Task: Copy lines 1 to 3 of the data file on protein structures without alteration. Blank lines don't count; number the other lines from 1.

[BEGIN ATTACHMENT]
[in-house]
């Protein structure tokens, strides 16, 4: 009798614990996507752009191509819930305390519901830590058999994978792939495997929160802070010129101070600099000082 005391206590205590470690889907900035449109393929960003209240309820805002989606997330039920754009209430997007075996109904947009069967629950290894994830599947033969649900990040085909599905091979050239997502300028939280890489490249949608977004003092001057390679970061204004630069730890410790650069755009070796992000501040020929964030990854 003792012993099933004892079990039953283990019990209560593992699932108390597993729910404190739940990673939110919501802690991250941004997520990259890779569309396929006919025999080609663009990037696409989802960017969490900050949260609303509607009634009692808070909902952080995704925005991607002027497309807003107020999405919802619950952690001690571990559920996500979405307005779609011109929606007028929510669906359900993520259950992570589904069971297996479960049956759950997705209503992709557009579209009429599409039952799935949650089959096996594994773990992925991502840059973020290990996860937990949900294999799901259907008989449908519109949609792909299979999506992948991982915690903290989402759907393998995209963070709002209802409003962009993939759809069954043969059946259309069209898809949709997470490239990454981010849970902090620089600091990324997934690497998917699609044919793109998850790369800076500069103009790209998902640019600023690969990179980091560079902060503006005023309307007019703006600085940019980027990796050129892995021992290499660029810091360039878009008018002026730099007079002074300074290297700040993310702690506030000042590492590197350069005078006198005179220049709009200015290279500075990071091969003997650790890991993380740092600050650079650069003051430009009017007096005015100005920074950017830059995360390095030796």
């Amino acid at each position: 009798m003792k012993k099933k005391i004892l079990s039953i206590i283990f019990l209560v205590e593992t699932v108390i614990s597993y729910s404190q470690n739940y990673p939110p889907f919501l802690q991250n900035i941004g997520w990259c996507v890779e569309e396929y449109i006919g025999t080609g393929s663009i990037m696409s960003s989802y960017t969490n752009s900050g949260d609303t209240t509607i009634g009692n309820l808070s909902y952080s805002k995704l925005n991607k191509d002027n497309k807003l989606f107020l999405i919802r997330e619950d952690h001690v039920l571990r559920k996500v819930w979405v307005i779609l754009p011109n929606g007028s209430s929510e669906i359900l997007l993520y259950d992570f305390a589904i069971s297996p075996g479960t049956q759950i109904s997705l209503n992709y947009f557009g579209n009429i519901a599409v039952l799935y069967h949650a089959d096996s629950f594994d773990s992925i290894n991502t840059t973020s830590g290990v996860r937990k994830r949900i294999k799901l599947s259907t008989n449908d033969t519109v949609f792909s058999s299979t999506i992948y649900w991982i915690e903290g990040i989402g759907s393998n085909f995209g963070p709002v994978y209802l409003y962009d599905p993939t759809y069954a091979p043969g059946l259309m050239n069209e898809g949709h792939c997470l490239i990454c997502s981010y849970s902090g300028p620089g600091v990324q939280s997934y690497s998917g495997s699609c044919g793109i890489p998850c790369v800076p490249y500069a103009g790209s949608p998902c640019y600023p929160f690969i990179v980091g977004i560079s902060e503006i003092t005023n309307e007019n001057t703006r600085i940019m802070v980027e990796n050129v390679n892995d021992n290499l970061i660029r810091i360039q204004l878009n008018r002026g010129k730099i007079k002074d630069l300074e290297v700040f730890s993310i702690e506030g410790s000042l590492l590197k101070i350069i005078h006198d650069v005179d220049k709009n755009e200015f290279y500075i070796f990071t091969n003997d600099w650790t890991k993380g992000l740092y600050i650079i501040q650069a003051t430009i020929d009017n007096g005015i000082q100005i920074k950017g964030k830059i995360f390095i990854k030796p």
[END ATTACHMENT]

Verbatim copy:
[in-house]
């Protein structure tokens, strides 16, 4: 009798614990996507752009191509819930305390519901830590058999994978792939495997929160802070010129101070600099000082 005391206590205590470690889907900035449109393929960003209240309820805002989606997330039920754009209430997007075996109904947009069967629950290894994830599947033969649900990040085909599905091979050239997502300028939280890489490249949608977004003092001057390679970061204004630069730890410790650069755009070796992000501040020929964030990854 003792012993099933004892079990039953283990019990209560593992699932108390597993729910404190739940990673939110919501802690991250941004997520990259890779569309396929006919025999080609663009990037696409989802960017969490900050949260609303509607009634009692808070909902952080995704925005991607002027497309807003107020999405919802619950952690001690571990559920996500979405307005779609011109929606007028929510669906359900993520259950992570589904069971297996479960049956759950997705209503992709557009579209009429599409039952799935949650089959096996594994773990992925991502840059973020290990996860937990949900294999799901259907008989449908519109949609792909299979999506992948991982915690903290989402759907393998995209963070709002209802409003962009993939759809069954043969059946259309069209898809949709997470490239990454981010849970902090620089600091990324997934690497998917699609044919793109998850790369800076500069103009790209998902640019600023690969990179980091560079902060503006005023309307007019703006600085940019980027990796050129892995021992290499660029810091360039878009008018002026730099007079002074300074290297700040993310702690506030000042590492590197350069005078006198005179220049709009200015290279500075990071091969003997650790890991993380740092600050650079650069003051430009009017007096005015100005920074950017830059995360390095030796």
């Amino acid at each position: 009798m003792k012993k099933k005391i004892l079990s039953i206590i283990f019990l209560v205590e593992t699932v108390i614990s597993y729910s404190q470690n739940y990673p939110p889907f919501l802690q991250n900035i941004g997520w990259c996507v890779e569309e396929y449109i006919g025999t080609g393929s663009i990037m696409s960003s989802y960017t969490n752009s900050g949260d609303t209240t509607i009634g009692n309820l808070s909902y952080s805002k995704l925005n991607k191509d002027n497309k807003l989606f107020l999405i919802r997330e619950d952690h001690v039920l571990r559920k996500v819930w979405v307005i779609l754009p011109n929606g007028s209430s929510e669906i359900l997007l993520y259950d992570f305390a589904i069971s297996p075996g479960t049956q759950i109904s997705l209503n992709y947009f557009g579209n009429i519901a599409v039952l799935y069967h949650a089959d096996s629950f594994d773990s992925i290894n991502t840059t973020s830590g290990v996860r937990k994830r949900i294999k799901l599947s259907t008989n449908d033969t519109v949609f792909s058999s299979t999506i992948y649900w991982i915690e903290g990040i989402g759907s393998n085909f995209g963070p709002v994978y209802l409003y962009d599905p993939t759809y069954a091979p043969g059946l259309m050239n069209e898809g949709h792939c997470l490239i990454c997502s981010y849970s902090g300028p620089g600091v990324q939280s997934y690497s998917g495997s699609c044919g793109i890489p998850c790369v800076p490249y500069a103009g790209s949608p998902c640019y600023p929160f690969i990179v980091g977004i560079s902060e503006i003092t005023n309307e007019n001057t703006r600085i940019m802070v980027e990796n050129v390679n892995d021992n290499l970061i660029r810091i360039q204004l878009n008018r002026g010129k730099i007079k002074d630069l300074e290297v700040f730890s993310i702690e506030g410790s000042l590492l590197k101070i350069i005078h006198d650069v005179d220049k709009n755009e200015f290279y500075i070796f990071t091969n003997d600099w650790t890991k993380g992000l740092y600050i650079i501040q650069a003051t430009i020929d009017n007096g005015i000082q100005i920074k950017g964030k830059i995360f390095i990854k030796p």